Anti-gang initiative fights back, targets young kids - CBS News 8 - San Diego, CA News Station - KFMB Channel 8

Anti-gang initiative fights back, targets young kids

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SAN DIEGO (CBS 8) – San Diego city council members approved a three-year strategic plan that addresses anti-gang initiatives.

On Monday, the city's Commission on Gang Prevention and Intervention presented its 2015-2017 campaign called “Community Focused Youth Empowerment Initiative.”

Members are made up of clergy, schools, law enforcement, social work and non-profit groups who studied for years gang prevention, intervention and suppression.

Since 2009, homicides are down in San Diego but there are 4,100 documented gang members in the city's 91 gangs and 100 are juveniles. The Commission says gangs used to focus profits on drugs but now its moving to the sex trade. 

The commission presented a plan with three goals:

1) Prevention: Start Early-preschool and after school activities

“When you start teaching parents about how much love and nurture and care is needed early on it really starts filling in the gaps so they are not looking for that later on in life through the gang and acceptance,” said Pastor Jesus Sandoval.

2) Intervention: Workforce readiness and employment; Youth Development

“The real key is the teenagers who are 16,17,18 years-old that are looking for employment and can't find it. It's those people coming out of prison they are coming out, re-entering society,” said gang commissioner and Rise Up Industries board member Gary Lynn.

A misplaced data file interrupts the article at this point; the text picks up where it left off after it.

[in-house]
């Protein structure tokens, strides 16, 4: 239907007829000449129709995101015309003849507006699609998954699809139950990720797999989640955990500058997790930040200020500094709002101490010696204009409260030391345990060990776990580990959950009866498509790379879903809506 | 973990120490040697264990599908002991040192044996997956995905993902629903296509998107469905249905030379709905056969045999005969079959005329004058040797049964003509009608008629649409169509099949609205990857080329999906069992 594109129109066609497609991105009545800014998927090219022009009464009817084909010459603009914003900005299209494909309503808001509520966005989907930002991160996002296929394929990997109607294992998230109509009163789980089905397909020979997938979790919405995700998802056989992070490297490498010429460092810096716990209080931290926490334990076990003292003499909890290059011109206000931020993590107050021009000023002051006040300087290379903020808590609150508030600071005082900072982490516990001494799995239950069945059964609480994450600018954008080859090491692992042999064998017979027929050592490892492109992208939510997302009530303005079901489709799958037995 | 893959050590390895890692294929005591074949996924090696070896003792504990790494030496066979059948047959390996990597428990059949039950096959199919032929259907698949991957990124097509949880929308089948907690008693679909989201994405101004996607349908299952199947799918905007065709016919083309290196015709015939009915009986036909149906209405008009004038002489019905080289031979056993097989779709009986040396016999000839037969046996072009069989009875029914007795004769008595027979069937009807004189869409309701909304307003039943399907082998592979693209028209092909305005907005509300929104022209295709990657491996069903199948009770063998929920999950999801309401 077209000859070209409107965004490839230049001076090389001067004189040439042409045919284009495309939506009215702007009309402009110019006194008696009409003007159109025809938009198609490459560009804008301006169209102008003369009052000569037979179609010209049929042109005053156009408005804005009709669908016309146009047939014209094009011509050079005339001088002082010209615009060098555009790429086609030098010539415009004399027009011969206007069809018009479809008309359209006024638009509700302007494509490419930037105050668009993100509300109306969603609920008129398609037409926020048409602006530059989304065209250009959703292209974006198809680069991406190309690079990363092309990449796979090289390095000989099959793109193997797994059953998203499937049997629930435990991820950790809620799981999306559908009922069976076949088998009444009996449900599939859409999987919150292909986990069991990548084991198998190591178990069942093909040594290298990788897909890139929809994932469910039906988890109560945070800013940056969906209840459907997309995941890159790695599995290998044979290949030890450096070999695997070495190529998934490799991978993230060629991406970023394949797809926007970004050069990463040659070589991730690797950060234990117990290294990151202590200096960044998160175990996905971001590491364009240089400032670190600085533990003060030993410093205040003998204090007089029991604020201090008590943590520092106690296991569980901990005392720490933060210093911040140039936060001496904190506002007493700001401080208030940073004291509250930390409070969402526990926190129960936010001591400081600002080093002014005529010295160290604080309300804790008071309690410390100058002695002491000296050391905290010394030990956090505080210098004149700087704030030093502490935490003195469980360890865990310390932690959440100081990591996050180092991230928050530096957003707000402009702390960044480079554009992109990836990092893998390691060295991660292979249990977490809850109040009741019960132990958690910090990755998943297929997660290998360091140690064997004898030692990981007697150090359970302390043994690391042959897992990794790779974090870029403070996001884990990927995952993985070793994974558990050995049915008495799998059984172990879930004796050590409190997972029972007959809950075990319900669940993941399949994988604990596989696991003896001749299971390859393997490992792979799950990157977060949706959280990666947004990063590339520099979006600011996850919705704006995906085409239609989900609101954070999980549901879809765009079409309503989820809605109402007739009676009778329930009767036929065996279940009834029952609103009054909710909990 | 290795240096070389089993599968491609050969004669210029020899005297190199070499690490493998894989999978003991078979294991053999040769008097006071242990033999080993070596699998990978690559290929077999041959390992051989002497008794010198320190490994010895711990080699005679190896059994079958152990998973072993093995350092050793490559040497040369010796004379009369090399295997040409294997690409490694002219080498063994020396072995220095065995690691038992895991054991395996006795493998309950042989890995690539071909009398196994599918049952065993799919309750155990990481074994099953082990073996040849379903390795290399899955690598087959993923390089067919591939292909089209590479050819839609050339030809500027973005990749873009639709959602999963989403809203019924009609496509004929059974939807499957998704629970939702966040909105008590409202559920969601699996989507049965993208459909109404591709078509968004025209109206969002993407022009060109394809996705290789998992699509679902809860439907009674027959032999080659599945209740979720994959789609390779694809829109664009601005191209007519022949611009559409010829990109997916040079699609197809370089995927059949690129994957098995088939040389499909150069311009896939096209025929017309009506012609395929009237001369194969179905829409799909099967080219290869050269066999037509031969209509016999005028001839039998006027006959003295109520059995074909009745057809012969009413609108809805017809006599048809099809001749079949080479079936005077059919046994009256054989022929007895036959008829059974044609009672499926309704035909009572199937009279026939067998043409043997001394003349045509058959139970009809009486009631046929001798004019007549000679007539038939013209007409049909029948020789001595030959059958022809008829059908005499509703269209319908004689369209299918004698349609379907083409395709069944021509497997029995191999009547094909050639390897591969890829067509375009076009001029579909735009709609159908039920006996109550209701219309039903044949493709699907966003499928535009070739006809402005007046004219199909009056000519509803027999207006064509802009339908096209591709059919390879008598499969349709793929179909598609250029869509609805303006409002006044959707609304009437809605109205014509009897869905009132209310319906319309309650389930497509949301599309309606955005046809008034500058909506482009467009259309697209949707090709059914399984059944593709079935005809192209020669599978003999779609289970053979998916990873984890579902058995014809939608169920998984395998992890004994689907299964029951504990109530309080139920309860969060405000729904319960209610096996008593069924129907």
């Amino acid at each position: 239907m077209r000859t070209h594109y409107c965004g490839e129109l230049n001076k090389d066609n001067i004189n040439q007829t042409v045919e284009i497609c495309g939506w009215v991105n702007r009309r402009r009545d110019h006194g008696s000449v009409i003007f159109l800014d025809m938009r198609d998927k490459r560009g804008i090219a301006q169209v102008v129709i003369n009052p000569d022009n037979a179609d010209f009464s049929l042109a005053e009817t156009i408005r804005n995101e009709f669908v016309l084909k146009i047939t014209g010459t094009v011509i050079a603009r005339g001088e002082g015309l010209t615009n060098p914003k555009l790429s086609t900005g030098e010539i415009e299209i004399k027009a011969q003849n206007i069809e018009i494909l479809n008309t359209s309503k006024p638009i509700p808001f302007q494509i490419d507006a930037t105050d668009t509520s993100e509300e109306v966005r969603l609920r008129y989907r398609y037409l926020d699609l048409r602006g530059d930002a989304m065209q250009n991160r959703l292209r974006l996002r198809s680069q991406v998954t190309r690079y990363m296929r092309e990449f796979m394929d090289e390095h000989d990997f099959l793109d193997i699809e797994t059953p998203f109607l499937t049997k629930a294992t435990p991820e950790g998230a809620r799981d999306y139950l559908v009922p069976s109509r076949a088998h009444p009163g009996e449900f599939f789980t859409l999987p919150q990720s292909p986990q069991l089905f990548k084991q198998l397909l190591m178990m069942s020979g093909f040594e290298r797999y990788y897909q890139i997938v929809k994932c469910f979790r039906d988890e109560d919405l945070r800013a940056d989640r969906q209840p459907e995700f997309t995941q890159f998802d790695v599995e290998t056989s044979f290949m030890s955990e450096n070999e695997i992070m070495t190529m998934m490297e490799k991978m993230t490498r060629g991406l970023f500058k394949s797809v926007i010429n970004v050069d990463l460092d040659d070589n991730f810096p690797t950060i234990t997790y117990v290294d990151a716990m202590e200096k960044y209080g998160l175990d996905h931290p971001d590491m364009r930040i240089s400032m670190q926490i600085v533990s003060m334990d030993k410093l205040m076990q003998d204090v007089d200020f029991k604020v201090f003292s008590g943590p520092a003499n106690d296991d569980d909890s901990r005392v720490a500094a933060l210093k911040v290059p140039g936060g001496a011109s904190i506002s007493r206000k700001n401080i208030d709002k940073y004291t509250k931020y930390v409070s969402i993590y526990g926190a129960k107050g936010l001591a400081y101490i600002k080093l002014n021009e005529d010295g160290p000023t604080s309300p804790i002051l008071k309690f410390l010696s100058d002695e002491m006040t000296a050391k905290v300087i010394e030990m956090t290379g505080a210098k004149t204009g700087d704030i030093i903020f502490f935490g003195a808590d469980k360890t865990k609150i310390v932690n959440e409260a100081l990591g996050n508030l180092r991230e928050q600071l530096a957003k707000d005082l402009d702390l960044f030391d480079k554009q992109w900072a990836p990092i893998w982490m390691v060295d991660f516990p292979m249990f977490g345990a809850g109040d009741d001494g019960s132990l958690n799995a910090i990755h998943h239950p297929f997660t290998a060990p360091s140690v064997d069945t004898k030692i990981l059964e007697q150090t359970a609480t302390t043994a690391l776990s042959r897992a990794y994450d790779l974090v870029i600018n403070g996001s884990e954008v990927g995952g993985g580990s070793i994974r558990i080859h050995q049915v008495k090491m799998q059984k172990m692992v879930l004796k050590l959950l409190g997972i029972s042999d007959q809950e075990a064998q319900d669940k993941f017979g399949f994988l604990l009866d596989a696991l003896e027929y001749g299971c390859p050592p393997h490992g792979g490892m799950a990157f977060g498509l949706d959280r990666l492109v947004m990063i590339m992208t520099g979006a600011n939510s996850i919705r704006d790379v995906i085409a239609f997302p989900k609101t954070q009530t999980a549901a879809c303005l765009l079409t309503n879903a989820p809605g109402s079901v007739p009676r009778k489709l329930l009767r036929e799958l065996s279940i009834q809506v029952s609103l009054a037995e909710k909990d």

3) Suppression: The Hardest to Serve- Group Violence Interruption (GVI) support.

Bishop Cornelius Bowser who is a former gang member and a gang commissioner says violent gang crimes are a small percentage of San Diego's crime but says gang violence intervention should target the most violent gang members.

“You have to go to those guys who have the influence and able them to recruit and able to keep the gang going,” said Bowser.

The campaign will also reach out to former gang members to help mentor youth and the youth who want to leave the gang like Pastor Jesus Sandoval at New Harvest Christian Fellowship in City Heights did in 1998.

“They can connect with those people and see there is another alternative, 'I don't have to die, I don't have to stay in the gang, I don't have to go to prison, I can actually change my life,'” said Pastor Sandoval.

At the six-month progress report, the council will have hard numbers on how much the initiative will cost. Members on the commission say most will come from private and government grants.

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